Common Sense Note
Parents need to know that The Invention of Lying is, like most of star Ricky Gervais' humor, irreverent and edgy (though also thought provoking). Nothing is sacred -- including religion (in the movie, the concept of God, aka "The Man in the Sky," is one of the lies that the main character invents). There's no sex on screen, but there's lots of talk about it -- including masturbation references, propositions, use of words like "boobies," etc. Expect a fair bit of salty language, from name-calling ("prick," "bastard," "faggot," "manbitch") to infrequent use of "f--k" and "s--t." Characters drink beer, wine, champagne, and whiskey; there's some drunkenness, and a man is shown driving while intoxicated. Lots of commercial products are shown on screen, with some showing up in scene after scene.
Other than a brief kiss, there's no visual sexual activity, but the characters talk about it often ("I'm not going to sleep with him," "touch boobies," "have sex with them," "it arouses me"), and there are a number of references to masturbation. A coupon is presented for "birthday sex," a sign advertising a motel reads: "A cheap hotel for intercourse with a stranger," the main character tests out the idea of lying by propositioning a beautiful woman, etc.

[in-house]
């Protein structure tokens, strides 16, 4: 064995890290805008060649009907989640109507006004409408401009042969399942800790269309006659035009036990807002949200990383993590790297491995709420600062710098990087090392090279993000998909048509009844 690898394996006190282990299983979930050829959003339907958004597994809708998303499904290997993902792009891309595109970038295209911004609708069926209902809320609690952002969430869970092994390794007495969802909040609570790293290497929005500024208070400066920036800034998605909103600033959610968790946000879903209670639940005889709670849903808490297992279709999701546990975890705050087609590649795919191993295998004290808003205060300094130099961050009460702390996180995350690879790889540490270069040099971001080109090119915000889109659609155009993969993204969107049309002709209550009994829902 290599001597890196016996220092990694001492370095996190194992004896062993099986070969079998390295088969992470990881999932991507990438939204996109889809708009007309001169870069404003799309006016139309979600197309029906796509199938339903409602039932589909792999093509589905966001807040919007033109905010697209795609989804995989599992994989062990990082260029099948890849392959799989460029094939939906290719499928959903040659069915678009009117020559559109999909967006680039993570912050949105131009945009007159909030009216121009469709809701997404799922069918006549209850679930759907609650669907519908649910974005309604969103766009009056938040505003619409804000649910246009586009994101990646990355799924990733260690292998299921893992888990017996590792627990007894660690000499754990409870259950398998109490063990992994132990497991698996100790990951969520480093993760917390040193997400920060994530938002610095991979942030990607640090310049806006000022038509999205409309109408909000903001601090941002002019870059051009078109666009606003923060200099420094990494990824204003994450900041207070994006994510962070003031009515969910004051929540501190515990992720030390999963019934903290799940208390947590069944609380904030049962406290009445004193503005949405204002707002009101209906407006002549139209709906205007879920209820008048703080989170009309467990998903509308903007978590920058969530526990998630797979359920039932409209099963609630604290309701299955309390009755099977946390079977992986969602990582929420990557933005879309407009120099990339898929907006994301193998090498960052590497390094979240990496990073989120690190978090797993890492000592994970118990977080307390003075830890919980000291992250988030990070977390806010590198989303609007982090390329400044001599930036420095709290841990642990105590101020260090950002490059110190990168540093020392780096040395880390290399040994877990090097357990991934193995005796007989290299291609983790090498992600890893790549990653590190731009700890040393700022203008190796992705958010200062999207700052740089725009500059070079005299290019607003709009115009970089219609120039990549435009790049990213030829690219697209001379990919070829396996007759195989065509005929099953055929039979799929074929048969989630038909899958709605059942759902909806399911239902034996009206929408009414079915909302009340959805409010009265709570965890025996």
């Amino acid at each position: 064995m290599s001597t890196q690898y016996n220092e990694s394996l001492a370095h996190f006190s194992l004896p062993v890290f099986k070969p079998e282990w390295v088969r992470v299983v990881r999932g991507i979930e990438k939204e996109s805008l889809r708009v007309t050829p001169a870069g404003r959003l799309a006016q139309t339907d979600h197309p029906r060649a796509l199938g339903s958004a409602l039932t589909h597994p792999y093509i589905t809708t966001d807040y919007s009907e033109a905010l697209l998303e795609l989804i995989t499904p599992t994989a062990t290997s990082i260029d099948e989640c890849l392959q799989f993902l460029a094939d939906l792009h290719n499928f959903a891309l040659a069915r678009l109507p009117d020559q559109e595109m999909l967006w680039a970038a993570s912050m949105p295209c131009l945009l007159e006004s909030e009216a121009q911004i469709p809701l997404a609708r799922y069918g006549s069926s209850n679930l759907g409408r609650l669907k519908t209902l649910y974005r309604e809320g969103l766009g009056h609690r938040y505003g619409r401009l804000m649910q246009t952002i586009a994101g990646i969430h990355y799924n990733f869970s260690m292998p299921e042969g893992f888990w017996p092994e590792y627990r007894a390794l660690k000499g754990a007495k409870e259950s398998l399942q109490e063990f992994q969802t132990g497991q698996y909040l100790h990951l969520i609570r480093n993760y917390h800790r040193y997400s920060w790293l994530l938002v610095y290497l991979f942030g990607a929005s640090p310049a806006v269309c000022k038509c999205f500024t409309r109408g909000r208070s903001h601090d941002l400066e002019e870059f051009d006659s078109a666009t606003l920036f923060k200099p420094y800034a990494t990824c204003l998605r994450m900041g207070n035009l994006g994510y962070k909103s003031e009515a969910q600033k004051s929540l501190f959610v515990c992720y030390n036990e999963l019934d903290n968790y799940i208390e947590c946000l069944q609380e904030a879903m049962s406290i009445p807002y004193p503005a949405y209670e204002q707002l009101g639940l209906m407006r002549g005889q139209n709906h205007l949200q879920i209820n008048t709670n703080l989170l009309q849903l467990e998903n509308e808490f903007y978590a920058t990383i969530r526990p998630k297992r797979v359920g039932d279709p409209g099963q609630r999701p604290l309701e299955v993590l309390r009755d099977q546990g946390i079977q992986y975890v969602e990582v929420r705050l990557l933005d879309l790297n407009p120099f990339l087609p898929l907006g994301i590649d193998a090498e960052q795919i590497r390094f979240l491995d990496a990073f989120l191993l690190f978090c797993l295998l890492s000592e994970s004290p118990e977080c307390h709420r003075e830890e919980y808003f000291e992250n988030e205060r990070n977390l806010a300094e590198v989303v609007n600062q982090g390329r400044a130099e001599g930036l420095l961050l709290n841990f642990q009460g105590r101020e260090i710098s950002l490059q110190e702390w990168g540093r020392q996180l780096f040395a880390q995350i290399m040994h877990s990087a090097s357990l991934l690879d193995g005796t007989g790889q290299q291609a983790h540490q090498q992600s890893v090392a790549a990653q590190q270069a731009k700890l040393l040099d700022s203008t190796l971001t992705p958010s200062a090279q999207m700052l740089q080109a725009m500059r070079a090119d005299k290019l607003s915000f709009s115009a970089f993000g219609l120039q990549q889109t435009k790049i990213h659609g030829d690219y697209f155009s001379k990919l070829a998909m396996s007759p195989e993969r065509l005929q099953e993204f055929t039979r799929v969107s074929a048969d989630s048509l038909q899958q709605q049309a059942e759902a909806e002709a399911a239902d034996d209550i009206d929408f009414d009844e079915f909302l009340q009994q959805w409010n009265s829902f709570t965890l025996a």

A law enforcement officer roughly pulls a driver out of a car. Some boys pick on an overweight child and push an ice cream cone in his face.
Occasional obscenities and use of derogatory terms, including: "f--k," "s--t," "manbitch," "crap," "prick," "boobies," "bastard," "faggot," "queer," and "douchebag."
Although the movie is all about introducing the concept of lying to the world, the end take-away is that the world can be a bleak place if you don't have faith in yourself and in the future. The movie also makes the point that it isn't necessary to say everything you think -- that there are times when telling the truth can be hurtful and unkind. A relationship based on outward appearances and superficial qualities ultimately proves to be unsatisfying and demeaning.
Plenty of in-your-face product placement throughout: Characters drink Budweiser beer in many scenes; other brands/products include Moet Champagne, Craigslist, and Pizza Hut. Coca Cola and Pepsi Cola advertisements are parodied in several sequences.
Drugs / Tobacco /
Alcoholic beverages are consumed in many scenes: wine, champagne, whiskey. Beer drinking is particularly pervasive. In some sequences, drinking is used to self-medicate for depression and hopelessness. Two characters are shown getting drunk in a bar; one then drives a car unsteadily, weaving across the road for comic effect. One character declares that he's spent the night "throwing up pain killers," while another refers to his own "cocaine habit."